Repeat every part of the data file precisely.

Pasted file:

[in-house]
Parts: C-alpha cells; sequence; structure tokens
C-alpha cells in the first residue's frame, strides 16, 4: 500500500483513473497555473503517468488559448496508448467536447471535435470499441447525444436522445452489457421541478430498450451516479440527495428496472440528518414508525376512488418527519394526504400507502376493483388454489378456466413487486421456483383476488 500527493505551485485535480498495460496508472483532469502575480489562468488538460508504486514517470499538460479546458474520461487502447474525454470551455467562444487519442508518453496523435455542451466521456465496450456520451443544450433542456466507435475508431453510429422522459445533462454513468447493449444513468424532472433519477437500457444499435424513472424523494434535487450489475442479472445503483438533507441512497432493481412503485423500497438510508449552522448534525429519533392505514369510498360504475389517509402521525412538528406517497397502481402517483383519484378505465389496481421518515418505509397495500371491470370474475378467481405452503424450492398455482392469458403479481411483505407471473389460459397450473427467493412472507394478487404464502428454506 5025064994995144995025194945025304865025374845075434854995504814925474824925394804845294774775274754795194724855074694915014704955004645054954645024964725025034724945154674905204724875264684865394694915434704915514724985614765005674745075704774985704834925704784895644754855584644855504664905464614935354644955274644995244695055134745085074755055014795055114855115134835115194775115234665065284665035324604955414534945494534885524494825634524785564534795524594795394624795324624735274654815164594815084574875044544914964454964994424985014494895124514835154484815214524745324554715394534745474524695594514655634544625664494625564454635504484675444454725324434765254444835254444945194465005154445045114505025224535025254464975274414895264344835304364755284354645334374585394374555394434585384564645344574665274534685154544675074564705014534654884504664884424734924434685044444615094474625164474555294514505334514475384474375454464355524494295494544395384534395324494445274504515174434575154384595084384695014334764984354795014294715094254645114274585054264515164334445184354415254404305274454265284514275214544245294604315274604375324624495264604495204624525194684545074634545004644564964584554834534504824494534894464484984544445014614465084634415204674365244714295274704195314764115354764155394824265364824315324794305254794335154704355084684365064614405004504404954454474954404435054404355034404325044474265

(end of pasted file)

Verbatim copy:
[in-house]
Parts: C-alpha cells; sequence; structure tokens
C-alpha cells in the first residue's frame, strides 16, 4: 500500500483513473497555473503517468488559448496508448467536447471535435470499441447525444436522445452489457421541478430498450451516479440527495428496472440528518414508525376512488418527519394526504400507502376493483388454489378456466413487486421456483383476488 500527493505551485485535480498495460496508472483532469502575480489562468488538460508504486514517470499538460479546458474520461487502447474525454470551455467562444487519442508518453496523435455542451466521456465496450456520451443544450433542456466507435475508431453510429422522459445533462454513468447493449444513468424532472433519477437500457444499435424513472424523494434535487450489475442479472445503483438533507441512497432493481412503485423500497438510508449552522448534525429519533392505514369510498360504475389517509402521525412538528406517497397502481402517483383519484378505465389496481421518515418505509397495500371491470370474475378467481405452503424450492398455482392469458403479481411483505407471473389460459397450473427467493412472507394478487404464502428454506 5025064994995144995025194945025304865025374845075434854995504814925474824925394804845294774775274754795194724855074694915014704955004645054954645024964725025034724945154674905204724875264684865394694915434704915514724985614765005674745075704774985704834925704784895644754855584644855504664905464614935354644955274644995244695055134745085074755055014795055114855115134835115194775115234665065284665035324604955414534945494534885524494825634524785564534795524594795394624795324624735274654815164594815084574875044544914964454964994424985014494895124514835154484815214524745324554715394534745474524695594514655634544625664494625564454635504484675444454725324434765254444835254444945194465005154445045114505025224535025254464975274414895264344835304364755284354645334374585394374555394434585384564645344574665274534685154544675074564705014534654884504664884424734924434685044444615094474625164474555294514505334514475384474375454464355524494295494544395384534395324494445274504515174434575154384595084384695014334764984354795014294715094254645114274585054264515164334445184354415254404305274454265284514275214544245294604315274604375324624495264604495204624525194684545074634545004644564964584554834534504824494534894464484984544445014614465084634415204674365244714295274704195314764115354764155394824265364824315324794305254794335154704355084684365064614405004504404954454474954404435054404355034404325044474265